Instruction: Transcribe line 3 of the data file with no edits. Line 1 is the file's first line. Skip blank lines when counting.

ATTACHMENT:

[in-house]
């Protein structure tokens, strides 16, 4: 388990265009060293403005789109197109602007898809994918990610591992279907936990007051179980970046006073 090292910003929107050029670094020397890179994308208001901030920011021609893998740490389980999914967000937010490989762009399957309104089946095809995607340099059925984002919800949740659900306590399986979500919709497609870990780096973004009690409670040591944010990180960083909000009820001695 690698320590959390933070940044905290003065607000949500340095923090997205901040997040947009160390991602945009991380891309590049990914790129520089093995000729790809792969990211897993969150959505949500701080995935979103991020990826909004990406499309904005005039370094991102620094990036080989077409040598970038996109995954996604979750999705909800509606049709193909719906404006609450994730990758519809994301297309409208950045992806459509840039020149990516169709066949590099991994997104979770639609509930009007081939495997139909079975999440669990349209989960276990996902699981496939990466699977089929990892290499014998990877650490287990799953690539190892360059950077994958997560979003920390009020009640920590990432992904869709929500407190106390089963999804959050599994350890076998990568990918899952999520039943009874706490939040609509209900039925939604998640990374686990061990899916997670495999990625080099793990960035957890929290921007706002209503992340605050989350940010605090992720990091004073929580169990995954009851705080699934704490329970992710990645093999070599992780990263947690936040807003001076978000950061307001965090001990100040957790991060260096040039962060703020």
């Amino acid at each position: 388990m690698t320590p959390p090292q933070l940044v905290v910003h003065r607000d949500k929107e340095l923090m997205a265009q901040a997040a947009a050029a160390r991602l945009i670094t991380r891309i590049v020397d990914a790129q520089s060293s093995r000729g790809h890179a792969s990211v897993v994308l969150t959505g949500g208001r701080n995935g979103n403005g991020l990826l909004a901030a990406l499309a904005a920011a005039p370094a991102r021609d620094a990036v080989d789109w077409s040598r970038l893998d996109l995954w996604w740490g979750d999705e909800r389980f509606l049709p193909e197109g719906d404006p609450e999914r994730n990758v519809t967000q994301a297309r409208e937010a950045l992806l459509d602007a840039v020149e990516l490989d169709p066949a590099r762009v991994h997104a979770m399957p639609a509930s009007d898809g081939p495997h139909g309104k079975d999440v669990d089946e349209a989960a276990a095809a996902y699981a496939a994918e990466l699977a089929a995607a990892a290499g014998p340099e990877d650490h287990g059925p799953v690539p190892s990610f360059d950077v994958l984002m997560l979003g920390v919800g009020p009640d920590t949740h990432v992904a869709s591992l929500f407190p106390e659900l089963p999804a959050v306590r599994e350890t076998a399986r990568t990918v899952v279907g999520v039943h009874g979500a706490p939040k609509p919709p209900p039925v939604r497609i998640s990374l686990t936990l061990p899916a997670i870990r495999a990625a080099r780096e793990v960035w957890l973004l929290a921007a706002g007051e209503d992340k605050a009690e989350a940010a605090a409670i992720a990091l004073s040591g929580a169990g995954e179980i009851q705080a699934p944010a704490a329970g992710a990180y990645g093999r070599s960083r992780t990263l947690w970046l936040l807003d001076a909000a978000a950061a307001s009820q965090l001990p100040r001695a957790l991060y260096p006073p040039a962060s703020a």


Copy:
């Amino acid at each position: 388990m690698t320590p959390p090292q933070l940044v905290v910003h003065r607000d949500k929107e340095l923090m997205a265009q901040a997040a947009a050029a160390r991602l945009i670094t991380r891309i590049v020397d990914a790129q520089s060293s093995r000729g790809h890179a792969s990211v897993v994308l969150t959505g949500g208001r701080n995935g979103n403005g991020l990826l909004a901030a990406l499309a904005a920011a005039p370094a991102r021609d620094a990036v080989d789109w077409s040598r970038l893998d996109l995954w996604w740490g979750d999705e909800r389980f509606l049709p193909e197109g719906d404006p609450e999914r994730n990758v519809t967000q994301a297309r409208e937010a950045l992806l459509d602007a840039v020149e990516l490989d169709p066949a590099r762009v991994h997104a979770m399957p639609a509930s009007d898809g081939p495997h139909g309104k079975d999440v669990d089946e349209a989960a276990a095809a996902y699981a496939a994918e990466l699977a089929a995607a990892a290499g014998p340099e990877d650490h287990g059925p799953v690539p190892s990610f360059d950077v994958l984002m997560l979003g920390v919800g009020p009640d920590t949740h990432v992904a869709s591992l929500f407190p106390e659900l089963p999804a959050v306590r599994e350890t076998a399986r990568t990918v899952v279907g999520v039943h009874g979500a706490p939040k609509p919709p209900p039925v939604r497609i998640s990374l686990t936990l061990p899916a997670i870990r495999a990625a080099r780096e793990v960035w957890l973004l929290a921007a706002g007051e209503d992340k605050a009690e989350a940010a605090a409670i992720a990091l004073s040591g929580a169990g995954e179980i009851q705080a699934p944010a704490a329970g992710a990180y990645g093999r070599s960083r992780t990263l947690w970046l936040l807003d001076a909000a978000a950061a307001s009820q965090l001990p100040r001695a957790l991060y260096p006073p040039a962060s703020a």